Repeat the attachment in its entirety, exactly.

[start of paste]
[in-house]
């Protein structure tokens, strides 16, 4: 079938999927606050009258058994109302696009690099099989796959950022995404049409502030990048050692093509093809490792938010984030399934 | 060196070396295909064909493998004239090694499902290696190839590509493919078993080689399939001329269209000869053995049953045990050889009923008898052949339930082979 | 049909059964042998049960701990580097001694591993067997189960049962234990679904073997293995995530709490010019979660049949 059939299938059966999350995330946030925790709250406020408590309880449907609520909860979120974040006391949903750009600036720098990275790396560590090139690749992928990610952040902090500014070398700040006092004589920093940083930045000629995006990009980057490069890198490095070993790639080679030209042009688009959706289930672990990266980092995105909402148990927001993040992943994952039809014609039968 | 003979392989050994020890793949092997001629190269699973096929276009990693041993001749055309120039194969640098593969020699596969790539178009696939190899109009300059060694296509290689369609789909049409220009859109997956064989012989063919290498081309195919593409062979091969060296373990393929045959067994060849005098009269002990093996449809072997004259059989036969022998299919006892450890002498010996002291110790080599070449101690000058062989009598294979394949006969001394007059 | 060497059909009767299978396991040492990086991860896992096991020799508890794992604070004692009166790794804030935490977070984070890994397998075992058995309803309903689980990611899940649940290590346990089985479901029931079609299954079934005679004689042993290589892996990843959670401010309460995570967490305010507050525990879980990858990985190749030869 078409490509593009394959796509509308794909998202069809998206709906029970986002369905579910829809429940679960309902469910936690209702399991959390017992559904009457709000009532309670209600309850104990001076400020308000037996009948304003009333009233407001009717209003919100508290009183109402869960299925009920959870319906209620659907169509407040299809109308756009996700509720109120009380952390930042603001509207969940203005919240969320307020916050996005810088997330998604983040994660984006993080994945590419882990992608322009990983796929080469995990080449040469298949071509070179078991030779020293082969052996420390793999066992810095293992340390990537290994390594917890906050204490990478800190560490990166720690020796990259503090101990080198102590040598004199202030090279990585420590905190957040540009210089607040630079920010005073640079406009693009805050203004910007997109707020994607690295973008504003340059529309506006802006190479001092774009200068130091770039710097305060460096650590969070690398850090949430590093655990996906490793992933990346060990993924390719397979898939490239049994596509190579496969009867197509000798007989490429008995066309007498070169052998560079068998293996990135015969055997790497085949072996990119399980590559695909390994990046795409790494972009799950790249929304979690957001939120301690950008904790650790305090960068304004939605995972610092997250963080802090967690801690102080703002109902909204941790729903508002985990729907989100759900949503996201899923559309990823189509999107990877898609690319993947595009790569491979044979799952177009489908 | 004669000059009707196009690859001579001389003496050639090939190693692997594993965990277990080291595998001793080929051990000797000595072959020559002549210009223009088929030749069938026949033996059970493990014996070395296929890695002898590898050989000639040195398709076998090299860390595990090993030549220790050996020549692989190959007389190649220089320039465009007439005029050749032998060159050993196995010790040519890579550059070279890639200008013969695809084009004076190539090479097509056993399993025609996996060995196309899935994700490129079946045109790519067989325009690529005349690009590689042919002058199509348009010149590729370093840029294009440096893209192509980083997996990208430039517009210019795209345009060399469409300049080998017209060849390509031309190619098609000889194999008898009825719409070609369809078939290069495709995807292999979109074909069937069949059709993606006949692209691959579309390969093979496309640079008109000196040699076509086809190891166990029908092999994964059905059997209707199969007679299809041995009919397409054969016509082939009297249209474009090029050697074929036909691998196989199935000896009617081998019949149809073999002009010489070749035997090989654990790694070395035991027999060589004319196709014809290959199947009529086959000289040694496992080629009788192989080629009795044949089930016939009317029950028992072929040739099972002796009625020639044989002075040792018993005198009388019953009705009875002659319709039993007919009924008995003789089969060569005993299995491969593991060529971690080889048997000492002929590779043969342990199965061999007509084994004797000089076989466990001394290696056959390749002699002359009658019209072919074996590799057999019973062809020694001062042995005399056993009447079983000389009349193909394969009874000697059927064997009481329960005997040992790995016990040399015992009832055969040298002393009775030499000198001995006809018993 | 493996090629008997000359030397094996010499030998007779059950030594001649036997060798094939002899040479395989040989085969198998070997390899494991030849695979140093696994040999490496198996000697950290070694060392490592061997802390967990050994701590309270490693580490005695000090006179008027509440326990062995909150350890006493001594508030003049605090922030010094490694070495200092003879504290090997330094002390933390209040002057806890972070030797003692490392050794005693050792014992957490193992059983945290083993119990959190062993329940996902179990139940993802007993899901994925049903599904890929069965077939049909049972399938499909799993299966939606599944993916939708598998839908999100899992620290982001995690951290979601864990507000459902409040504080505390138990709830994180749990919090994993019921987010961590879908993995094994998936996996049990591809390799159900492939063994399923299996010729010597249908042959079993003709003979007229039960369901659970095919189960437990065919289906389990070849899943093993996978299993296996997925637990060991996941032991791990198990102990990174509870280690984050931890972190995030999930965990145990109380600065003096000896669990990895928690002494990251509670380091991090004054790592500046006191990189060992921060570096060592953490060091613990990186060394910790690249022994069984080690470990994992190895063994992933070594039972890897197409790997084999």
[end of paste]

[in-house]
């Protein structure tokens, strides 16, 4: 079938999927606050009258058994109302696009690099099989796959950022995404049409502030990048050692093509093809490792938010984030399934 | 060196070396295909064909493998004239090694499902290696190839590509493919078993080689399939001329269209000869053995049953045990050889009923008898052949339930082979 | 049909059964042998049960701990580097001694591993067997189960049962234990679904073997293995995530709490010019979660049949 059939299938059966999350995330946030925790709250406020408590309880449907609520909860979120974040006391949903750009600036720098990275790396560590090139690749992928990610952040902090500014070398700040006092004589920093940083930045000629995006990009980057490069890198490095070993790639080679030209042009688009959706289930672990990266980092995105909402148990927001993040992943994952039809014609039968 | 003979392989050994020890793949092997001629190269699973096929276009990693041993001749055309120039194969640098593969020699596969790539178009696939190899109009300059060694296509290689369609789909049409220009859109997956064989012989063919290498081309195919593409062979091969060296373990393929045959067994060849005098009269002990093996449809072997004259059989036969022998299919006892450890002498010996002291110790080599070449101690000058062989009598294979394949006969001394007059 | 060497059909009767299978396991040492990086991860896992096991020799508890794992604070004692009166790794804030935490977070984070890994397998075992058995309803309903689980990611899940649940290590346990089985479901029931079609299954079934005679004689042993290589892996990843959670401010309460995570967490305010507050525990879980990858990985190749030869 078409490509593009394959796509509308794909998202069809998206709906029970986002369905579910829809429940679960309902469910936690209702399991959390017992559904009457709000009532309670209600309850104990001076400020308000037996009948304003009333009233407001009717209003919100508290009183109402869960299925009920959870319906209620659907169509407040299809109308756009996700509720109120009380952390930042603001509207969940203005919240969320307020916050996005810088997330998604983040994660984006993080994945590419882990992608322009990983796929080469995990080449040469298949071509070179078991030779020293082969052996420390793999066992810095293992340390990537290994390594917890906050204490990478800190560490990166720690020796990259503090101990080198102590040598004199202030090279990585420590905190957040540009210089607040630079920010005073640079406009693009805050203004910007997109707020994607690295973008504003340059529309506006802006190479001092774009200068130091770039710097305060460096650590969070690398850090949430590093655990996906490793992933990346060990993924390719397979898939490239049994596509190579496969009867197509000798007989490429008995066309007498070169052998560079068998293996990135015969055997790497085949072996990119399980590559695909390994990046795409790494972009799950790249929304979690957001939120301690950008904790650790305090960068304004939605995972610092997250963080802090967690801690102080703002109902909204941790729903508002985990729907989100759900949503996201899923559309990823189509999107990877898609690319993947595009790569491979044979799952177009489908 | 004669000059009707196009690859001579001389003496050639090939190693692997594993965990277990080291595998001793080929051990000797000595072959020559002549210009223009088929030749069938026949033996059970493990014996070395296929890695002898590898050989000639040195398709076998090299860390595990090993030549220790050996020549692989190959007389190649220089320039465009007439005029050749032998060159050993196995010790040519890579550059070279890639200008013969695809084009004076190539090479097509056993399993025609996996060995196309899935994700490129079946045109790519067989325009690529005349690009590689042919002058199509348009010149590729370093840029294009440096893209192509980083997996990208430039517009210019795209345009060399469409300049080998017209060849390509031309190619098609000889194999008898009825719409070609369809078939290069495709995807292999979109074909069937069949059709993606006949692209691959579309390969093979496309640079008109000196040699076509086809190891166990029908092999994964059905059997209707199969007679299809041995009919397409054969016509082939009297249209474009090029050697074929036909691998196989199935000896009617081998019949149809073999002009010489070749035997090989654990790694070395035991027999060589004319196709014809290959199947009529086959000289040694496992080629009788192989080629009795044949089930016939009317029950028992072929040739099972002796009625020639044989002075040792018993005198009388019953009705009875002659319709039993007919009924008995003789089969060569005993299995491969593991060529971690080889048997000492002929590779043969342990199965061999007509084994004797000089076989466990001394290696056959390749002699002359009658019209072919074996590799057999019973062809020694001062042995005399056993009447079983000389009349193909394969009874000697059927064997009481329960005997040992790995016990040399015992009832055969040298002393009775030499000198001995006809018993 | 493996090629008997000359030397094996010499030998007779059950030594001649036997060798094939002899040479395989040989085969198998070997390899494991030849695979140093696994040999490496198996000697950290070694060392490592061997802390967990050994701590309270490693580490005695000090006179008027509440326990062995909150350890006493001594508030003049605090922030010094490694070495200092003879504290090997330094002390933390209040002057806890972070030797003692490392050794005693050792014992957490193992059983945290083993119990959190062993329940996902179990139940993802007993899901994925049903599904890929069965077939049909049972399938499909799993299966939606599944993916939708598998839908999100899992620290982001995690951290979601864990507000459902409040504080505390138990709830994180749990919090994993019921987010961590879908993995094994998936996996049990591809390799159900492939063994399923299996010729010597249908042959079993003709003979007229039960369901659970095919189960437990065919289906389990070849899943093993996978299993296996997925637990060991996941032991791990198990102990990174509870280690984050931890972190995030999930965990145990109380600065003096000896669990990895928690002494990251509670380091991090004054790592500046006191990189060992921060570096060592953490060091613990990186060394910790690249022994069984080690470990994992190895063994992933070594039972890897197409790997084999």